It has a dense growth habit with tiny green leaves that layer on top of each other like roofing shingles.

It’s also a slow grower that takes nearly two decades to mature. And it stays under five feet even once it does in standard cultivation – practically a natural bonsai!


A. palmatum ‘Katsura’ has small greenish-yellow leaves with orangish-red margins.

A close up horizontal image of the leaves of a Katsura Japanese maple tree pictured on a soft focus background.

It can grow up to 25 feet tall when it’s planted in the ground, but it’s a slow grower. It has an upright growth habit and leafs out early in the year.

Murasaki Kiyohime

A vigorous dwarf A. palmatum, ‘Murasaki Kiyohime’ is a classic bonsai choice thanks to its bushy, compact growth.

It grows about five feet tall in about 10 years planted in the landscape. The foliage is small and light green with salmon margins in the summer before turning orange and red in the fall.

Beni Otake

If you’re dying to try your hand at a red leaf, ‘Beni Otake’ is a forgiving option.

The leaves aren’t lacy, but they are extremely thin, making them look like bamboo leaves. In fact, that’s what the name means in Japanese: “red bamboo.”

This is a linearilobum type, and if that sounds like gibberish to you, read our guide to the different types of Japanese maples to learn more.

Managing Pests and Disease

Technically, any pest or disease that can harm a Japanese maple growing in the ground can harm one kept as a bonsai.

To familiarize yourself with the most common Japanese maple pests, check out our guide.

Let’s look at the most common problems for bonsai:


Aphids and maple scale are frequent visitors to Japanese maples, especially those that are stressed. The best way to avoid these pests is to keep your plant as healthy as possible.

You also want to encourage beneficial insects to visit your garden.

If that doesn’t work, just buy the darn things and release them into your yard. Ladybugs, lacewings, assassin bugs, and minute pirate bugs are all good choices.

A square image of a minute pirate bug in high magnification eating an aphid on a leaf.

Minute Pirate Bugs

You can purchase minute pirate bugs, which work quickly to eradicate these pests, at Arbico Organics in packages of 500, 1,000, or 2,000.


Root rot is, by far, the most common and problematic disease of bonsai trees. It’s especially awful because by the time you know it’s there, it might be too late to save your plant.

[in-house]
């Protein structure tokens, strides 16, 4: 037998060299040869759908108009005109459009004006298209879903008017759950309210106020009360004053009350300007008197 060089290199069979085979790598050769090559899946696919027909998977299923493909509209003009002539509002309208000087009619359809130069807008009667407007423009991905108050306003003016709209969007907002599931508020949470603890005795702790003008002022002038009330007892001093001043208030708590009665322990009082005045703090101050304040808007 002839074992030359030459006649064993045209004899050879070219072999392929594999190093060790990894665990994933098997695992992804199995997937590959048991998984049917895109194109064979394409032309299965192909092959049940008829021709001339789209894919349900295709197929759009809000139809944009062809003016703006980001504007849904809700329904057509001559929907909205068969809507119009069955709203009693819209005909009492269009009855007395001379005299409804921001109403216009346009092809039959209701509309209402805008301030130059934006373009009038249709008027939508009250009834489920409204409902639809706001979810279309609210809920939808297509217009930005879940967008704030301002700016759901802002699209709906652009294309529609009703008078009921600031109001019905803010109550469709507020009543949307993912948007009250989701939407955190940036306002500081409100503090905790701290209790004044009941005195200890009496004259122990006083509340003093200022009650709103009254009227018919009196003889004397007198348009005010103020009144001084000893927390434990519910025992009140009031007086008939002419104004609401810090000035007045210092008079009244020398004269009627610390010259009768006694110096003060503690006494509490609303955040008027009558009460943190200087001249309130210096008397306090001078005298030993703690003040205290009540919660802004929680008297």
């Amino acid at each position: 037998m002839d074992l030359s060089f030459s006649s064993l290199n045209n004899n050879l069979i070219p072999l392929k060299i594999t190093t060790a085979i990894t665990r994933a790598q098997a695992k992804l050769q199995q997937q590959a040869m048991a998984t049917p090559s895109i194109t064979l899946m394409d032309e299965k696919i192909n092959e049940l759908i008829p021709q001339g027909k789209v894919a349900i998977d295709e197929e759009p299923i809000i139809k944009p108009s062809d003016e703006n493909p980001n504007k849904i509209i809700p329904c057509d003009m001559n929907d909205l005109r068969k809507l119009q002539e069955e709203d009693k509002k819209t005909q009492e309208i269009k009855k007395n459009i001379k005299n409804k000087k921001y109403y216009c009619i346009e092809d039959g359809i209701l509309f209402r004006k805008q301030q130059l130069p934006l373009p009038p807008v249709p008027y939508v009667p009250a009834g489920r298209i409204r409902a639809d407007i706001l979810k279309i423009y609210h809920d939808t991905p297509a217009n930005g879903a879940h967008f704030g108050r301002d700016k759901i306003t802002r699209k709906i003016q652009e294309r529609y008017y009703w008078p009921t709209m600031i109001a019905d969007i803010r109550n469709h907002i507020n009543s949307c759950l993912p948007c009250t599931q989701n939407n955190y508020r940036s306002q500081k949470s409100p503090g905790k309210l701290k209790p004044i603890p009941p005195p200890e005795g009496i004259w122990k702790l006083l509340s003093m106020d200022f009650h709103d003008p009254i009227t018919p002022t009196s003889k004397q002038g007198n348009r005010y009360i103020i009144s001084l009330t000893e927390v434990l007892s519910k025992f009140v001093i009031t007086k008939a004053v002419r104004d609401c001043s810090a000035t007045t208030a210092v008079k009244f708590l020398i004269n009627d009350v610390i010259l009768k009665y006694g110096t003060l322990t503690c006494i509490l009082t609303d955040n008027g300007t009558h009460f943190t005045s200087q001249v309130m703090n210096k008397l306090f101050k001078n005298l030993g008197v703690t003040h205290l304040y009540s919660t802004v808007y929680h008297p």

Assuming the container that it is planted in has good drainage, this problem is always due to overwatering.

You want to soak the soil well, as described above, but you also want to let it dry out somewhat between watering. If you don’t, you’re courting disaster.

If you notice your tree is looking pretty sad, with drooping leaves or wet cankers, learn how to deal with it in our guide.

Turn Heads with Your Beautiful Bonsai

If you’ve played around with bonsai before, then you know how much joy and satisfaction it can bring.

A close up horizontal image of a bright red Japanese maple tree growing as a bonsai in a small ceramic pot set on a concrete surface with a white wall in the background.

I think that goes double for Japanese maples – they’re so satisfying to watch as they awaken in the spring, flush with life in the summer, fade with a glorious last show in the fall, and sleep in the winter.

No doubt you know that bonsai is an art form that takes a lifetime to learn. No matter where you are on your journey, there’s always more to master.

Do you plan to start with a palmatum species? Which cultivar is calling your name? Do you have a favorite that we missed? Join the discussion in the comments below.

Want to expand your Japanese maple knowledge? You might find these guides useful:

Photo of author
Kristine Lofgren is a writer, photographer, reader, and gardening lover from outside Portland, Oregon. She was raised in the Utah desert, and made her way to the rainforests of the Pacific Northwest with her husband and two dogs in 2018. Her passion is focused these days on growing ornamental edibles, and foraging for food in the urban and suburban landscape.
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Shane (@guest_27534)
10 months ago

We have a red lace in the ground outside that I can take cuttings from. I’ll keep you posted! Great article by the way, very informative!